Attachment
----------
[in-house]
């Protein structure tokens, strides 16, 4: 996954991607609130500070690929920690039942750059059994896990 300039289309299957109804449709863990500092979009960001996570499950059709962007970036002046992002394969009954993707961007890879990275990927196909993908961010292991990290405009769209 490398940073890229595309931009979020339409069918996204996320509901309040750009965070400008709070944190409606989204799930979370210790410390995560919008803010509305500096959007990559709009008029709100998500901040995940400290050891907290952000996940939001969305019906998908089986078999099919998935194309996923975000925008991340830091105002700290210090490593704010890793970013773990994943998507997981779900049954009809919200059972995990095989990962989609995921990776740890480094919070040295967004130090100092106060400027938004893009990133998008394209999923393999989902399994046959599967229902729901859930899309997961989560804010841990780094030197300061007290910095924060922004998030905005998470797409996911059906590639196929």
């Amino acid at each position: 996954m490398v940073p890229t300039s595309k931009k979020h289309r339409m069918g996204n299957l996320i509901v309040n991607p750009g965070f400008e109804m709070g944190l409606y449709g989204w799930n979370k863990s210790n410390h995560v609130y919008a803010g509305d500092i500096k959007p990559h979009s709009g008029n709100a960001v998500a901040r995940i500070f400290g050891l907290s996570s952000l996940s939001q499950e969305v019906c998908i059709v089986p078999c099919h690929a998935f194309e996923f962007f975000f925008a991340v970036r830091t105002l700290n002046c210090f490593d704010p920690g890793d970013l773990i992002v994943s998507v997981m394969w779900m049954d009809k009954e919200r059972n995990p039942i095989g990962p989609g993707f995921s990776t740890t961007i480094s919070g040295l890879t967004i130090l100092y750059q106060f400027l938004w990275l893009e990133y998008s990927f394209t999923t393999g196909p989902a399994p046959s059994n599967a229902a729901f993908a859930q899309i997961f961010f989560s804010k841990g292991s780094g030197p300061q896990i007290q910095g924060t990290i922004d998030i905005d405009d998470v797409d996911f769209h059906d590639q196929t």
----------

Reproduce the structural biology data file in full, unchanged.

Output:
[in-house]
């Protein structure tokens, strides 16, 4: 996954991607609130500070690929920690039942750059059994896990 300039289309299957109804449709863990500092979009960001996570499950059709962007970036002046992002394969009954993707961007890879990275990927196909993908961010292991990290405009769209 490398940073890229595309931009979020339409069918996204996320509901309040750009965070400008709070944190409606989204799930979370210790410390995560919008803010509305500096959007990559709009008029709100998500901040995940400290050891907290952000996940939001969305019906998908089986078999099919998935194309996923975000925008991340830091105002700290210090490593704010890793970013773990994943998507997981779900049954009809919200059972995990095989990962989609995921990776740890480094919070040295967004130090100092106060400027938004893009990133998008394209999923393999989902399994046959599967229902729901859930899309997961989560804010841990780094030197300061007290910095924060922004998030905005998470797409996911059906590639196929």
């Amino acid at each position: 996954m490398v940073p890229t300039s595309k931009k979020h289309r339409m069918g996204n299957l996320i509901v309040n991607p750009g965070f400008e109804m709070g944190l409606y449709g989204w799930n979370k863990s210790n410390h995560v609130y919008a803010g509305d500092i500096k959007p990559h979009s709009g008029n709100a960001v998500a901040r995940i500070f400290g050891l907290s996570s952000l996940s939001q499950e969305v019906c998908i059709v089986p078999c099919h690929a998935f194309e996923f962007f975000f925008a991340v970036r830091t105002l700290n002046c210090f490593d704010p920690g890793d970013l773990i992002v994943s998507v997981m394969w779900m049954d009809k009954e919200r059972n995990p039942i095989g990962p989609g993707f995921s990776t740890t961007i480094s919070g040295l890879t967004i130090l100092y750059q106060f400027l938004w990275l893009e990133y998008s990927f394209t999923t393999g196909p989902a399994p046959s059994n599967a229902a729901f993908a859930q899309i997961f961010f989560s804010k841990g292991s780094g030197p300061q896990i007290q910095g924060t990290i922004d998030i905005d405009d998470v797409d996911f769209h059906d590639q196929t």